message 26: by Bettie☯ (new)

Bettie☯ BBC Forsyte saga?


message 27: by Bettie☯ (new)

Bettie☯ Darcy wrote: "I'm a sucker for the BBC version of "Our Mutual Friend."

I know Austen's Regency and not Victorian, but did anyone see Bride and Prejudice? "


yep!


message 28: by Bettie☯ (new)

Bettie☯ I want to know if anyone watched 'Brass'


message 29: by Gabriele (new)

Gabriele Wills (Muskoka) | 129 comments Bettie (Goodreads Reader!) wrote: "BBC Forsyte saga?"

Loved that and the Pallisers and numerous others. I wish that PBS would bring some of those BBC dramas back as I missed some and love to see my favourites again. It's pretty well the only TV I watch.


message 30: by Bettie☯ (new)

Bettie☯ Gabriele wrote: "Bettie (Goodreads Reader!) wrote: "BBC Forsyte saga?"

Loved that and the Pallisers and numerous others. I wish that PBS would bring some of those BBC dramas back as I missed some and love to see m..."


did you get I claudius?



message 31: by Bettie☯ (new)

Bettie☯ and did you get The Water Margin?



message 32: by Gabriele (new)

Gabriele Wills (Muskoka) | 129 comments Bettie (Goodreads Reader!) wrote: "Gabriele wrote: "Bettie (Goodreads Reader!) wrote: "BBC Forsyte saga?"

Loved that and the Pallisers and numerous others. I wish that PBS would bring some of those BBC dramas back as I missed som..."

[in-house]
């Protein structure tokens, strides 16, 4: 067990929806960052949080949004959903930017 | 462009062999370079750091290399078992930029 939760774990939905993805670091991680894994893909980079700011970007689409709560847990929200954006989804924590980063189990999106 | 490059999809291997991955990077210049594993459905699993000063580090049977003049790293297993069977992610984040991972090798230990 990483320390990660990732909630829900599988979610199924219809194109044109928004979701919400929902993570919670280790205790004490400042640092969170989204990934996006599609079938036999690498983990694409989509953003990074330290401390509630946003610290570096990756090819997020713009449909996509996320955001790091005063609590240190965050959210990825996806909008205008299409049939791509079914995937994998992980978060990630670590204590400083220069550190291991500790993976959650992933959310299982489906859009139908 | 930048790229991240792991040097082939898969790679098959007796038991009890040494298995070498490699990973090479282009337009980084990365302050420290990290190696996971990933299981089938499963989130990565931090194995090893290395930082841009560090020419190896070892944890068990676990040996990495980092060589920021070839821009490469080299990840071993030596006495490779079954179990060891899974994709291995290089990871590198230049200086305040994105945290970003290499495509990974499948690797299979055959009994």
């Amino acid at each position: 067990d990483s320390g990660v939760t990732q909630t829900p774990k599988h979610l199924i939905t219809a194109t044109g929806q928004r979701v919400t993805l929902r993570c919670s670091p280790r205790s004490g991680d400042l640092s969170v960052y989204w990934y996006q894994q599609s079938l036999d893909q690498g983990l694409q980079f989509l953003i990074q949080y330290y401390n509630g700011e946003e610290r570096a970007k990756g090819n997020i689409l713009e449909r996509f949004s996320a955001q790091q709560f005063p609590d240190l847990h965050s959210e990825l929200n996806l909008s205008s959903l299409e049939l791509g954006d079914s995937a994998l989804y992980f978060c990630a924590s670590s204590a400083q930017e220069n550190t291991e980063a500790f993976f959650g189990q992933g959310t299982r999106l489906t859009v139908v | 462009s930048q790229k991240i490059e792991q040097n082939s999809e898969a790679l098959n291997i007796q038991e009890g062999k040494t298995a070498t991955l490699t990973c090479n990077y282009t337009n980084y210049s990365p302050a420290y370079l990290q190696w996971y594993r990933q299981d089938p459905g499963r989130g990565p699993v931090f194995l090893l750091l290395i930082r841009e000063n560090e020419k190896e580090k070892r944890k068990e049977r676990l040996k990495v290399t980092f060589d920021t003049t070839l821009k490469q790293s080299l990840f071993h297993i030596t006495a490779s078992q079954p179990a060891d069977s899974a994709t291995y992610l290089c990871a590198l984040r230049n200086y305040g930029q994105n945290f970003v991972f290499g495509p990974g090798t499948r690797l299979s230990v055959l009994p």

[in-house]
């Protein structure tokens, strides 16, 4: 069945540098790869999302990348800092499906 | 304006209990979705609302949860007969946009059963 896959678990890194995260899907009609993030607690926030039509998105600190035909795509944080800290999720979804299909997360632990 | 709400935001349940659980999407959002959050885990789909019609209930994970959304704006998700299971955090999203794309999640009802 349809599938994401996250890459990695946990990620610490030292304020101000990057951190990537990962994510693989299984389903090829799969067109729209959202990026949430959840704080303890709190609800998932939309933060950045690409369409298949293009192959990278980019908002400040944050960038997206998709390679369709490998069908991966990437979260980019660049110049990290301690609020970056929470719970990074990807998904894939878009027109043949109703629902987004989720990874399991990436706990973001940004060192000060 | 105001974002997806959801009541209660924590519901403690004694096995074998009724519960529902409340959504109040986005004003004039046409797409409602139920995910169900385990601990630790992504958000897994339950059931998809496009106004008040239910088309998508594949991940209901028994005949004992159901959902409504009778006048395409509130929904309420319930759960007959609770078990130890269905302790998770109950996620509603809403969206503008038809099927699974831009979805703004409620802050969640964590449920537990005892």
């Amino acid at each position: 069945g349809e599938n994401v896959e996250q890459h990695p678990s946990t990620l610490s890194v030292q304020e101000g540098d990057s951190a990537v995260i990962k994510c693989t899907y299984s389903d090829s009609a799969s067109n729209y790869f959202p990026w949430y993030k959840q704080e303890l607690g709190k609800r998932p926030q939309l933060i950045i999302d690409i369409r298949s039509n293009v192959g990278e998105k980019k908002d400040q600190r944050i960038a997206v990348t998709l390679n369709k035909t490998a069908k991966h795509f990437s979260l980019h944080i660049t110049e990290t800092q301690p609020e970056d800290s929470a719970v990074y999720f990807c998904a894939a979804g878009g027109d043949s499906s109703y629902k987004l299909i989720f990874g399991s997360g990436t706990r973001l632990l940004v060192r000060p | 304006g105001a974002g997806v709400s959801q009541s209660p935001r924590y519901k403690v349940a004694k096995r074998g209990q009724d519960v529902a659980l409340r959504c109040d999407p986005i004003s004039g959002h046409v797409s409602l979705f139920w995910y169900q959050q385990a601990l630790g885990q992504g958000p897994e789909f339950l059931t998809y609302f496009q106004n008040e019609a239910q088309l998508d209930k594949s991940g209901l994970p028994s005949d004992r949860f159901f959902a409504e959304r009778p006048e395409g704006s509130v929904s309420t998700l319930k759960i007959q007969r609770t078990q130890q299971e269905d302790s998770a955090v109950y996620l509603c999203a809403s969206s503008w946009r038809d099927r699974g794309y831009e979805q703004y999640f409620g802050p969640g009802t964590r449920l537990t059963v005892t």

Yes, I saw it years ago.


message 33: by Gabriele (new)

Gabriele Wills (Muskoka) | 129 comments Although not based on a Victorian novel, but set in that era was the Poldark series, which was great fun.


message 34: by Bettie☯ (new)

Bettie☯ Gabriele wrote: "Although not based on a Victorian novel, but set in that era was the Poldark series, which was great fun. "

yessssss

that is why I am re-reading xxxxxxx


message 35: by Bettie☯ (new)

Bettie☯ Gabrielle - do you remember Brass?



message 36: by Gabriele (new)

Gabriele Wills (Muskoka) | 129 comments No. Give me some info to jog the old brain, Bettie. (I'm going back and forth between making dinner and staying online! lol)


message 37: by Gabriele (new)

Gabriele Wills (Muskoka) | 129 comments Bettie (Goodreads Reader!) wrote: "and did you get The Water Margin?
"


No! What was that about?


message 38: by Bettie☯ (new)

Bettie☯ Gabriele wrote: "No. Give me some info to jog the old brain, Bettie. (I'm going back and forth between making dinner and staying online! lol)"

You know in real life Prunella Scales is married to fellow actor Tinothy West well he did done do (snerky laff) a series called Brass that I did love so very very much. He was the top nob of an industrial town so he looked down on everyone else (envisage Manchester here). It was Victorian/Prince of Wales'sie/Early Late George pomposity at it's very very best


message 39: by [deleted user] (new)